LOS ANGELES – Musical moments that capture the attention of a national audience — and beyond — never seem to be in short supply. Last week, Bruno Mars set a ratings record with 115 million people watching his Super Bowl performance. A few months ago, the talk was about Beyonce’s surprise album. And there is still discussion of That Miley Moment at the MTV Video Music Awards.
But moments that spark a musical revolution? A dramatic altering of the pop culture landscape? A true moment for historians to analyze? Rare indeed, which is what makes the 50th anniversary of the start of Beatlemania so remarkable — and so unlikely to happen again.
“The media has gotten so fragmented now. . . . There’s 50 things in a marketing plan for an artist today,” said Revolt TV President (and former MTV executive) Andy Schuon. “The ability to fan that fire and to give it the kind of intensity that ‘The Ed Sullivan Show’ could get doesn’t exist today.”
Sunday marked the 50th anniversary of the Beatles’ performance on “Ed Sullivan,” their first appearance in America. Nielsen says 45 percent of all TV sets in use at the time were tuned in to the broadcast, with fans and the uninitiated alike gathered shoulder to shoulder in their living rooms.
The Beatles landed on a trigger point when they hit America. It was a sonic boom in pop culture, spurred by talent, timing and luck, that is still rattling the windows.
“This was a seismic shift in American culture, and it gave the teenagers not only a voice but a way of being, a way of thinking that had never occurred before,” Beatles biographer Bob Spitz said.
“Previous to the Beatles’ arrival here, teenagers were an appendage in the family. After that, the teenager became one of the dominant forces in the family. They became a marketable force, and that didn’t happen with Elvis. This was pure.”
Grammy Awards producer Ken Ehrlich, who produced Sunday’s TV special “The Night That Changed America: A Grammy Salute to The Beatles” on CBS, vividly remembers the electricity surrounding the British band’s appearance as he gathered with friends at a boarding house in Athens, Ohio, near the Ohio University campus to watch the show.
Fans’ interest had been stoked expertly thanks to their recent hits, including “I Want to Hold Your Hand,” and a promotional campaign that included mop-top wigs.
“Everybody was waiting for it,” Ehrlich said. “People hadn’t seen them. There weren’t VCRs, there weren’t DVRs. There was nothing. If you didn’t see it on one of three TV channels, you didn’t see it.”
A generation of baby boomers — teenagers just turning 13 and 14 — was poised for the moment. The relatively new medium of TV, the growing media culture in the U.S. and a burgeoning postwar affluence allowed millions of teens to bond through the Beatles’ black-and-white broadcast, which began with a mop-top-shaking version of “All My Loving.”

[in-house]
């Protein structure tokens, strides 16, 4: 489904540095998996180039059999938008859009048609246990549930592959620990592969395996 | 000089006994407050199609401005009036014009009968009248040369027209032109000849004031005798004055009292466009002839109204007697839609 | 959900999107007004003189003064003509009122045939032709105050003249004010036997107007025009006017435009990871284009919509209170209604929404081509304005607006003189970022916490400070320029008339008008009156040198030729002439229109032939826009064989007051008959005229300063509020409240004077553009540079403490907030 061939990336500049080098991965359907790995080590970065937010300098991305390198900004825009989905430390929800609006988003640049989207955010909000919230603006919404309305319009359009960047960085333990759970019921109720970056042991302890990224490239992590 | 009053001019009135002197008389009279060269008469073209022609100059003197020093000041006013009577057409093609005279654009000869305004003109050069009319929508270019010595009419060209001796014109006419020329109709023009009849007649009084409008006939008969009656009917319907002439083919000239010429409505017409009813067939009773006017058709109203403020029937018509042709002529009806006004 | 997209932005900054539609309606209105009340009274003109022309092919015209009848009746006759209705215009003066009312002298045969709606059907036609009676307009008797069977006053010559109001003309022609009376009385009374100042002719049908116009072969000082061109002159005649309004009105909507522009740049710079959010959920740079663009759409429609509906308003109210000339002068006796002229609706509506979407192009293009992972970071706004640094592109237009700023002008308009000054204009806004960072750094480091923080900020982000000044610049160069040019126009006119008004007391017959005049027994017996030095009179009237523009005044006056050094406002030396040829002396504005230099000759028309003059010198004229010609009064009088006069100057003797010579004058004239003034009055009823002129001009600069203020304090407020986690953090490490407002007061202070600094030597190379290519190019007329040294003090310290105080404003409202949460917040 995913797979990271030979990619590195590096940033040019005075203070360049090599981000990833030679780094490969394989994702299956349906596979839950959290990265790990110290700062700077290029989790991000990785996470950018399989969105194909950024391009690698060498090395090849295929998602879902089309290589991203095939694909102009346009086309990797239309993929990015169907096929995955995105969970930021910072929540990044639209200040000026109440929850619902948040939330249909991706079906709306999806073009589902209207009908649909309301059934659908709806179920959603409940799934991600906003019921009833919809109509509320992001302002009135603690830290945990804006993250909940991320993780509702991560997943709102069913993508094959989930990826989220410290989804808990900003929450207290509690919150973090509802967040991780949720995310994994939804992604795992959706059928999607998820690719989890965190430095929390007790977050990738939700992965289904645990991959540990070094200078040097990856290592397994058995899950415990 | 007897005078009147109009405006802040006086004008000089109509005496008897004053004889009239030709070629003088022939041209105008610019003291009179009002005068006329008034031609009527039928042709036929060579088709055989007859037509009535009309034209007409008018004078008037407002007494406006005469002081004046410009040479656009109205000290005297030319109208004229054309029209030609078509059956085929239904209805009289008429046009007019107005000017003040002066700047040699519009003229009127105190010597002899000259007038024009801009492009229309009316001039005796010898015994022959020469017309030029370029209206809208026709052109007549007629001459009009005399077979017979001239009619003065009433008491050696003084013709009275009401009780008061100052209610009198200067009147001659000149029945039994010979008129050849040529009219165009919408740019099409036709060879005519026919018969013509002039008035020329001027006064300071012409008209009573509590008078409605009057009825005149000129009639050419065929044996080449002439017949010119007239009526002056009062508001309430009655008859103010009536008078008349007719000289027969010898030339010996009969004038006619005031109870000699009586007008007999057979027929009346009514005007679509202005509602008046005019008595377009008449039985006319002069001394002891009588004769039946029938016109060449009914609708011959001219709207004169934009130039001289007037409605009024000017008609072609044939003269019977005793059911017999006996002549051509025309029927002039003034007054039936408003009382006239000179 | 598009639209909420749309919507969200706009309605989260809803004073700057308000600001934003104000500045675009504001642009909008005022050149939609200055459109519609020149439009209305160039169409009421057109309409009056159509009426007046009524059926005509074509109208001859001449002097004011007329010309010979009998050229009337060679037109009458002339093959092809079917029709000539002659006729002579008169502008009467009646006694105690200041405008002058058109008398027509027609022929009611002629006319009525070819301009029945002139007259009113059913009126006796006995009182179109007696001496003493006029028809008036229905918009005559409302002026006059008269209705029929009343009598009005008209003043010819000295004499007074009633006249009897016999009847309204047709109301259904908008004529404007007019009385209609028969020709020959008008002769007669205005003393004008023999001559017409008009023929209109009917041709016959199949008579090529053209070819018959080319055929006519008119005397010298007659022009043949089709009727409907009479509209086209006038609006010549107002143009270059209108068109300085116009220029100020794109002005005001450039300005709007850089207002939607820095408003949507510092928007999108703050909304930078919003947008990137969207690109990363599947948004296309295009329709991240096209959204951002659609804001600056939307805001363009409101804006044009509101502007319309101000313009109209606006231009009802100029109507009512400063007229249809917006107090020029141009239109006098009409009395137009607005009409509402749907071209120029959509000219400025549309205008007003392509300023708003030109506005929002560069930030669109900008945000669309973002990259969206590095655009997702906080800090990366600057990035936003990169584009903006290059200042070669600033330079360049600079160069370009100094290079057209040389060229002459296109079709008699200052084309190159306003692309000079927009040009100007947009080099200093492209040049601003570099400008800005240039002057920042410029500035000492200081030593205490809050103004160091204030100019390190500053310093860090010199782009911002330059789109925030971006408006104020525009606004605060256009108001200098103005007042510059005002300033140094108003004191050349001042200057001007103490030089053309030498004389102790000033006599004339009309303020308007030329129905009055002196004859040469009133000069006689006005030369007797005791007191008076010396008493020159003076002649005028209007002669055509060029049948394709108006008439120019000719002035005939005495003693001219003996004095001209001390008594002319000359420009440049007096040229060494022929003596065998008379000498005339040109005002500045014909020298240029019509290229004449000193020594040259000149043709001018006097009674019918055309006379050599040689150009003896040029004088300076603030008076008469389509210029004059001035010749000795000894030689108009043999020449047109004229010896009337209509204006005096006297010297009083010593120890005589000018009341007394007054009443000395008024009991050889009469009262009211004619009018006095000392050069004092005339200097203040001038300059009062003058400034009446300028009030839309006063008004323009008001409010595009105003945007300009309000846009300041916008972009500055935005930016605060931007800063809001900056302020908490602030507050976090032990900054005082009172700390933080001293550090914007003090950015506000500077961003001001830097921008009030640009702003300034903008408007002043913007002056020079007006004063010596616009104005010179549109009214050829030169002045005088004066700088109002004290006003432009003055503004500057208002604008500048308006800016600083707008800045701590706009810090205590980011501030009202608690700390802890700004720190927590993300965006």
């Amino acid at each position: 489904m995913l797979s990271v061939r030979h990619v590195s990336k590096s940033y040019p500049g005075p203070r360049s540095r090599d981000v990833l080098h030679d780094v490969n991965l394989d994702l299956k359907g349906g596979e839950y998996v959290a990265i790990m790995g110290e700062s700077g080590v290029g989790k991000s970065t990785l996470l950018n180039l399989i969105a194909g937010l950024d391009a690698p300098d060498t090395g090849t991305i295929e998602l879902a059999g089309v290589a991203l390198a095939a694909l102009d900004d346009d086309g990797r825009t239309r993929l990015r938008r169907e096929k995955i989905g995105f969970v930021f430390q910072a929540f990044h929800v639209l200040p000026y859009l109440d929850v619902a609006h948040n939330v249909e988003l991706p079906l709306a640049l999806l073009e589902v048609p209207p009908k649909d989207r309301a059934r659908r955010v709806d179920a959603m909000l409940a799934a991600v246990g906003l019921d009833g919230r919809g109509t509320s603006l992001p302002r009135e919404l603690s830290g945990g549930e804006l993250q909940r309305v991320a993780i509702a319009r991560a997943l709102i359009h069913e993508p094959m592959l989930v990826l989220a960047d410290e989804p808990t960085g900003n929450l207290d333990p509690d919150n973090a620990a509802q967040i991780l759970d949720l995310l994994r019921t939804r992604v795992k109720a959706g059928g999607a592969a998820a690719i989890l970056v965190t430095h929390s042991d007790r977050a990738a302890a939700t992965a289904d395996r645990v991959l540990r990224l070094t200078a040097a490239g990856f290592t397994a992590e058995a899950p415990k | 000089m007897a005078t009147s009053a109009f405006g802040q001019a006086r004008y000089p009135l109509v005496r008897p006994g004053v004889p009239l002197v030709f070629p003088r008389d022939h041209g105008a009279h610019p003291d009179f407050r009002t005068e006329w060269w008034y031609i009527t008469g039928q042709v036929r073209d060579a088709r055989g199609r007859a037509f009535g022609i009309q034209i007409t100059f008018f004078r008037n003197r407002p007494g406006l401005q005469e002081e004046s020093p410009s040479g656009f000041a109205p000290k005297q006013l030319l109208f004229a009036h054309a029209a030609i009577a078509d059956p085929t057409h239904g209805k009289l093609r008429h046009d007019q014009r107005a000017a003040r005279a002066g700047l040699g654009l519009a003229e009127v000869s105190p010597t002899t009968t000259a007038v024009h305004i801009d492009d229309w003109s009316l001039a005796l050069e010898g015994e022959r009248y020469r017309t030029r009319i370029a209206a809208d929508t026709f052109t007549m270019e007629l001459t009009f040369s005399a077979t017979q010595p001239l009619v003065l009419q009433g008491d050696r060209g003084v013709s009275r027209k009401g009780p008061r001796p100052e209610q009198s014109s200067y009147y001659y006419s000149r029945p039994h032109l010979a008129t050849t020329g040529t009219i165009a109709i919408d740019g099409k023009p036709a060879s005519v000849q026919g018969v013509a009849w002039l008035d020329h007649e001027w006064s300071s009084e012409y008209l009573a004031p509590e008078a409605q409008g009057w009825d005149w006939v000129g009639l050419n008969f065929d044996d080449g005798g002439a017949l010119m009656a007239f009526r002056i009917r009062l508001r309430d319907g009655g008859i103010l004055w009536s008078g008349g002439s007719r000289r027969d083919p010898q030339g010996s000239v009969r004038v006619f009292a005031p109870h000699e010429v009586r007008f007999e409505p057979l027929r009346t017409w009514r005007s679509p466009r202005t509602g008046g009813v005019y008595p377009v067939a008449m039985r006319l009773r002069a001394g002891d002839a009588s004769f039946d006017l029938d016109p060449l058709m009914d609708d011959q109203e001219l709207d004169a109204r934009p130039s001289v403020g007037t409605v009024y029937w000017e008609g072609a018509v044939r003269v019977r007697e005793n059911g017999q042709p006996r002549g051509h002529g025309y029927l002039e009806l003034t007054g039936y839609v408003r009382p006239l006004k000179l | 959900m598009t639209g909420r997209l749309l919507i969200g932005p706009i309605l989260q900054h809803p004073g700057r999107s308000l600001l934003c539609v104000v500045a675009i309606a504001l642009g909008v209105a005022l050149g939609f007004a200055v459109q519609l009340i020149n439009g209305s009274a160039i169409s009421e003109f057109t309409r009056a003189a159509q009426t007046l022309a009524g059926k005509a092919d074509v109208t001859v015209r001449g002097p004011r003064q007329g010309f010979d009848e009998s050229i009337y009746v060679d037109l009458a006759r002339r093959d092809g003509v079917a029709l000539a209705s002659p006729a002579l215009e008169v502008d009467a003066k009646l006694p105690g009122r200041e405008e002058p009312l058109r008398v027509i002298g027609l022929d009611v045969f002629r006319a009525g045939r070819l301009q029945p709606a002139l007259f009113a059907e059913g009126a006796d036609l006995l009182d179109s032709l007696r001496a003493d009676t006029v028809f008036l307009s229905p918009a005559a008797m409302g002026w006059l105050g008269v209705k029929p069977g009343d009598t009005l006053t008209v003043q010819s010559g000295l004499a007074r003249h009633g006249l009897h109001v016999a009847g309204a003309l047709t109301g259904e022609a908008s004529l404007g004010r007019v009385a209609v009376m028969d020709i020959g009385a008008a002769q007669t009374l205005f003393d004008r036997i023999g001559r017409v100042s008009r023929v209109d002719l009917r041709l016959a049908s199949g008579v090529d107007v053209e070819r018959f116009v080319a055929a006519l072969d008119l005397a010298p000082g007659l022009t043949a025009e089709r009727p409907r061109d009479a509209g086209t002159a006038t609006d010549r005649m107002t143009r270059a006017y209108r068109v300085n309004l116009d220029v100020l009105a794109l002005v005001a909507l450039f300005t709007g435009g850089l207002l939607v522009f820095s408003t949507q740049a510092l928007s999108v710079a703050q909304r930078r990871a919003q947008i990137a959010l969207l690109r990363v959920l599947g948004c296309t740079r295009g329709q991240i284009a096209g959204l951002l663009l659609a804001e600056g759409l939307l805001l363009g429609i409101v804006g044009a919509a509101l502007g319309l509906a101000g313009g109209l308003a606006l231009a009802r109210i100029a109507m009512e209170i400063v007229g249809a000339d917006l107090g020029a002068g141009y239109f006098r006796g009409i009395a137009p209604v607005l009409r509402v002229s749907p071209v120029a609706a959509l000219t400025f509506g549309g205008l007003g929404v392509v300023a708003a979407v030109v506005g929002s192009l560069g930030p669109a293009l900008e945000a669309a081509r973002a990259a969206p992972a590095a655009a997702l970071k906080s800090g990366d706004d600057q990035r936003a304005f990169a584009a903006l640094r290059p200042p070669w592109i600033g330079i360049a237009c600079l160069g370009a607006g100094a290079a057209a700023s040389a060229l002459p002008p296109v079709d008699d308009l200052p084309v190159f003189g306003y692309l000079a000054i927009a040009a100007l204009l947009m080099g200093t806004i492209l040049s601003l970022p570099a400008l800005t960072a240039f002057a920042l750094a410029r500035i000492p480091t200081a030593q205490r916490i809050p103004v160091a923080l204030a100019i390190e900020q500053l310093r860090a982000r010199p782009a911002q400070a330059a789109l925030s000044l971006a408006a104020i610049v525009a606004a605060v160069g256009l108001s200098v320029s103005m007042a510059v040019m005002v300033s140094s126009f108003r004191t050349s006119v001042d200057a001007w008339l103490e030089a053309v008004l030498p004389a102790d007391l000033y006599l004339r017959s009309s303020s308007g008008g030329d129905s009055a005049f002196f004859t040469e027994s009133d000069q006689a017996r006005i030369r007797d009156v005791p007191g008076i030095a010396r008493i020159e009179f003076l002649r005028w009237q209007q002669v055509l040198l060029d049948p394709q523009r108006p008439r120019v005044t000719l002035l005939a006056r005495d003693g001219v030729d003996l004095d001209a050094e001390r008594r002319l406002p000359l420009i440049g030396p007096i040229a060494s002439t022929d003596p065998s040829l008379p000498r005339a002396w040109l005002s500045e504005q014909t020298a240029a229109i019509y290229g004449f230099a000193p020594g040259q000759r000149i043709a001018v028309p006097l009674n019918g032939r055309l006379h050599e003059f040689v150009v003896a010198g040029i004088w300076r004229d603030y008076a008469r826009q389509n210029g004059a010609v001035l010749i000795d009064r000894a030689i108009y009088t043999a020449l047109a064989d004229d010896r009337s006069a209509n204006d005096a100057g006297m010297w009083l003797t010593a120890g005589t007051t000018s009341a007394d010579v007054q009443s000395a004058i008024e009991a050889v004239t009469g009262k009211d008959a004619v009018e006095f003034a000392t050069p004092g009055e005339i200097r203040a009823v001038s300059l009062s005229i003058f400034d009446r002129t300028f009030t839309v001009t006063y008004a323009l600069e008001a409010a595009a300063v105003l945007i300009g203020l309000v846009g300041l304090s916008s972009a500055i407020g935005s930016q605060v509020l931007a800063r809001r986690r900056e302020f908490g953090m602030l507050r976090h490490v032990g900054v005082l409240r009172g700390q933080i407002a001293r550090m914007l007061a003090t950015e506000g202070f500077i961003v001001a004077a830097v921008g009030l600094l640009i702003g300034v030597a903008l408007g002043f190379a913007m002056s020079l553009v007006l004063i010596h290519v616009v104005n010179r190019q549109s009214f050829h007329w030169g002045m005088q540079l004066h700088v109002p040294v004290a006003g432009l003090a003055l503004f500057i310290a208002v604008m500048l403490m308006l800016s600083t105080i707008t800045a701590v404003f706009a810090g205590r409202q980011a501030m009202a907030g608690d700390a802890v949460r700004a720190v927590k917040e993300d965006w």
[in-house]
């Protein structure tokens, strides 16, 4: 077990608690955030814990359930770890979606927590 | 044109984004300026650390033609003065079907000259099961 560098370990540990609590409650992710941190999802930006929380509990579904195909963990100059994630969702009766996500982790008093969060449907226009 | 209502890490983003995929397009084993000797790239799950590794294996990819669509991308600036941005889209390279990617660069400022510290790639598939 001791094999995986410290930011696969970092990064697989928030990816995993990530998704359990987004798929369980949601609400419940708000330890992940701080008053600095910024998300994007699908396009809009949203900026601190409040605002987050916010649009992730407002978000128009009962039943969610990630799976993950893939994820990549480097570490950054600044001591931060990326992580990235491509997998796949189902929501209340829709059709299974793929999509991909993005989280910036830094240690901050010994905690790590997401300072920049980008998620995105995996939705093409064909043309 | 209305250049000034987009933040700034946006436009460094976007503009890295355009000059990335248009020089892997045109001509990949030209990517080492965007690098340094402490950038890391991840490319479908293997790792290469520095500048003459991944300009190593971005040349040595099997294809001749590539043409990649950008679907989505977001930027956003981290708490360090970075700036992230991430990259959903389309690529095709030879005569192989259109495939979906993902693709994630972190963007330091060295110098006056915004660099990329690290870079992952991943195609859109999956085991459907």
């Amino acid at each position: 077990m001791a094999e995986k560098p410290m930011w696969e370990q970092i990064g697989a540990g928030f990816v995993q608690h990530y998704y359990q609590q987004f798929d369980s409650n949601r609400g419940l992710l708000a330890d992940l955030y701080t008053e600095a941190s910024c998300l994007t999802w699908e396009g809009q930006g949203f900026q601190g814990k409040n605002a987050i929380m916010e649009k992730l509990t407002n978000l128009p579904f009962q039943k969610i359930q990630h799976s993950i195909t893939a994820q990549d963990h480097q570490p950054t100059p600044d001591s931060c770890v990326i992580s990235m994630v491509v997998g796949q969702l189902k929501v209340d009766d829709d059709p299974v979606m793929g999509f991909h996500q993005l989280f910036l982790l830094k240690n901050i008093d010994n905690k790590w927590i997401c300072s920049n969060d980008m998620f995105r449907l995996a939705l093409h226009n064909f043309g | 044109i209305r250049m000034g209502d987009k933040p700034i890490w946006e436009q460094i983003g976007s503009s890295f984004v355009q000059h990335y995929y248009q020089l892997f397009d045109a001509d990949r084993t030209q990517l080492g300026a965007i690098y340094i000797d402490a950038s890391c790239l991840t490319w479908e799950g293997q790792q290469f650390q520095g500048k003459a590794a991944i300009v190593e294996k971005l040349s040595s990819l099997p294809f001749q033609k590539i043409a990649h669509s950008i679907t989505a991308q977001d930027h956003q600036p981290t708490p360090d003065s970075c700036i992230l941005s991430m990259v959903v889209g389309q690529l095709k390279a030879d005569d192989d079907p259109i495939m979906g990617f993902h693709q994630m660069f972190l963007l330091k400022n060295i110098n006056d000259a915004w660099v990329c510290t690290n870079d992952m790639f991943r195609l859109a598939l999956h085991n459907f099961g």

“Entire families wanted to see what was going on here because the phenomenon of the Beatles arriving here was so spectacular, so different from anything we’d ever experienced before, and everybody wanted to look at it,” Spitz said. “The kids wanted to look at it because they wanted to be like the Beatles, and the parents watched it because they wanted to see what they were up against. Really. It was kind of like a morbid fascination.”
It was a unique opportunity. Millions of kids and the equally young medium of television were coming of age. The two found each other willing allies. They combined with factors that made the moment so startling and powerful it simply can’t be re-created in our hypermedia age.
For example, every major pop star in the world — including Paul McCartney and Ringo Starr — appeared or performed at last month’s Grammy Awards. More than 28 million people tuned in — a huge number in modern television — but one that pales compared with Feb. 9, 1964, when at least 73 million viewers tuned in.
The competition for the Grammys was legion. Besides all the other entertainment on more than 100 other channels, there is Netflix, video games, apps, ESPN, Facebook, Twitter, Spotify, iPads and Kindles, all vying for attention. Even Mars’ gigantic audience last Sunday was smaller than the Beatles’ audience on a percentage basis.
In a recent interview, Starr said he didn’t know the magnitude of what was about to happen when he played with his band mates that night in New York.
“Incredible!” he recalled. “It was ‘Ed Sullivan,’ it was a big show. We didn’t know while we were playing that 70 million people were watching — but it was being in America that was so exciting” for the Beatles themselves. “All the music we loved was in America; it came from America to England.”
While holed up at their Manhattan hotel, they were interviewed by the city’s leading deejays, which in itself was an amazing experience for them.
“With Murray the K and Cousin Brucie, we were on the radio — we were in the hotel rooms on the phone to Murray the K. You didn’t have anything like that in England. The whole experience was just incredible,” he said.
In another interview, he recalled, “At this moment, Paul and I” — the two surviving band members — “are the only two people who know what that experience was like, and it was incredible.
“The Beatles are the Beatles — let’s be honest,” he said. “There was no bigger band in the land, and I don’t really believe there is any today, you know?”